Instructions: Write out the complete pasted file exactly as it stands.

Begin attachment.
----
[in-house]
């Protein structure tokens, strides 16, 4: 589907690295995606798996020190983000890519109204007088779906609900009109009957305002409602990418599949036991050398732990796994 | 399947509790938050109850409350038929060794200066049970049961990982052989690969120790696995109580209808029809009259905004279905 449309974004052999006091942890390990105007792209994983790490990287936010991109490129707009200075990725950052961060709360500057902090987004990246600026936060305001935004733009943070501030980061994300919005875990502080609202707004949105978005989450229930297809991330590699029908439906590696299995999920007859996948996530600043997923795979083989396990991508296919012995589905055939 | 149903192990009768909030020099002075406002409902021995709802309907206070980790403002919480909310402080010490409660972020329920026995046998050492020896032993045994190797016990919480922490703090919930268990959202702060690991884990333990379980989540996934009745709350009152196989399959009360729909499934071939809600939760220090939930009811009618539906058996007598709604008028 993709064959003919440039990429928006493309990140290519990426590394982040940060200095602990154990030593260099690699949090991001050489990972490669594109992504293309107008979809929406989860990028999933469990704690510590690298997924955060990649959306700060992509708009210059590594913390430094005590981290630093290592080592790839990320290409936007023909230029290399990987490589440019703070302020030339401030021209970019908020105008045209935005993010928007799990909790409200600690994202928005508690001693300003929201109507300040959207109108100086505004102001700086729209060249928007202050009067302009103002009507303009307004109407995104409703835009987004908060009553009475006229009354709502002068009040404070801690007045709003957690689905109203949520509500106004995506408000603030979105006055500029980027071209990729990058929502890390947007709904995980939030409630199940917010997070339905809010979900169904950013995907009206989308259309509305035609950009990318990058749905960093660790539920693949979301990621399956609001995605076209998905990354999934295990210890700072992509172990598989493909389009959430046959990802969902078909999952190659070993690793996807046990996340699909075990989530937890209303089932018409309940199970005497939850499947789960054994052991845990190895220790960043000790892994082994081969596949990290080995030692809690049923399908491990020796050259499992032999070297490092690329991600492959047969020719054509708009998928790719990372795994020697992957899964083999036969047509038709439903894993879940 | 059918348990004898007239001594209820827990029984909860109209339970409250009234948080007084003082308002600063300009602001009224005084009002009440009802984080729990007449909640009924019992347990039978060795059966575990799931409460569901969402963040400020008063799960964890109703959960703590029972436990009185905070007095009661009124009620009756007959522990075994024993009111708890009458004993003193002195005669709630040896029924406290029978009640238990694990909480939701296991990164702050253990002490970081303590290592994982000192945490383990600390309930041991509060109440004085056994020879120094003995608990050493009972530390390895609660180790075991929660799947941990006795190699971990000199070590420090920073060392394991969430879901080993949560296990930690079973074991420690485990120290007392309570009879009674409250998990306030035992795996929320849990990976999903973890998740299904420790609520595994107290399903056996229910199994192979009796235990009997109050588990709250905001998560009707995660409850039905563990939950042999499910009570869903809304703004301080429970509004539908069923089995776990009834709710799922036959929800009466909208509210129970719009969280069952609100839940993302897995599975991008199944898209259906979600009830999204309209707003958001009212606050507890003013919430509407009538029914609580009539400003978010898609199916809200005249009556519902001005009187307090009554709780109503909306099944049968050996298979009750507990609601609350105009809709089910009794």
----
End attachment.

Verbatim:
[in-house]
């Protein structure tokens, strides 16, 4: 589907690295995606798996020190983000890519109204007088779906609900009109009957305002409602990418599949036991050398732990796994 | 399947509790938050109850409350038929060794200066049970049961990982052989690969120790696995109580209808029809009259905004279905 449309974004052999006091942890390990105007792209994983790490990287936010991109490129707009200075990725950052961060709360500057902090987004990246600026936060305001935004733009943070501030980061994300919005875990502080609202707004949105978005989450229930297809991330590699029908439906590696299995999920007859996948996530600043997923795979083989396990991508296919012995589905055939 | 149903192990009768909030020099002075406002409902021995709802309907206070980790403002919480909310402080010490409660972020329920026995046998050492020896032993045994190797016990919480922490703090919930268990959202702060690991884990333990379980989540996934009745709350009152196989399959009360729909499934071939809600939760220090939930009811009618539906058996007598709604008028 993709064959003919440039990429928006493309990140290519990426590394982040940060200095602990154990030593260099690699949090991001050489990972490669594109992504293309107008979809929406989860990028999933469990704690510590690298997924955060990649959306700060992509708009210059590594913390430094005590981290630093290592080592790839990320290409936007023909230029290399990987490589440019703070302020030339401030021209970019908020105008045209935005993010928007799990909790409200600690994202928005508690001693300003929201109507300040959207109108100086505004102001700086729209060249928007202050009067302009103002009507303009307004109407995104409703835009987004908060009553009475006229009354709502002068009040404070801690007045709003957690689905109203949520509500106004995506408000603030979105006055500029980027071209990729990058929502890390947007709904995980939030409630199940917010997070339905809010979900169904950013995907009206989308259309509305035609950009990318990058749905960093660790539920693949979301990621399956609001995605076209998905990354999934295990210890700072992509172990598989493909389009959430046959990802969902078909999952190659070993690793996807046990996340699909075990989530937890209303089932018409309940199970005497939850499947789960054994052991845990190895220790960043000790892994082994081969596949990290080995030692809690049923399908491990020796050259499992032999070297490092690329991600492959047969020719054509708009998928790719990372795994020697992957899964083999036969047509038709439903894993879940 | 059918348990004898007239001594209820827990029984909860109209339970409250009234948080007084003082308002600063300009602001009224005084009002009440009802984080729990007449909640009924019992347990039978060795059966575990799931409460569901969402963040400020008063799960964890109703959960703590029972436990009185905070007095009661009124009620009756007959522990075994024993009111708890009458004993003193002195005669709630040896029924406290029978009640238990694990909480939701296991990164702050253990002490970081303590290592994982000192945490383990600390309930041991509060109440004085056994020879120094003995608990050493009972530390390895609660180790075991929660799947941990006795190699971990000199070590420090920073060392394991969430879901080993949560296990930690079973074991420690485990120290007392309570009879009674409250998990306030035992795996929320849990990976999903973890998740299904420790609520595994107290399903056996229910199994192979009796235990009997109050588990709250905001998560009707995660409850039905563990939950042999499910009570869903809304703004301080429970509004539908069923089995776990009834709710799922036959929800009466909208509210129970719009969280069952609100839940993302897995599975991008199944898209259906979600009830999204309209707003958001009212606050507890003013919430509407009538029914609580009539400003978010898609199916809200005249009556519902001005009187307090009554709780109503909306099944049968050996298979009750507990609601609350105009809709089910009794």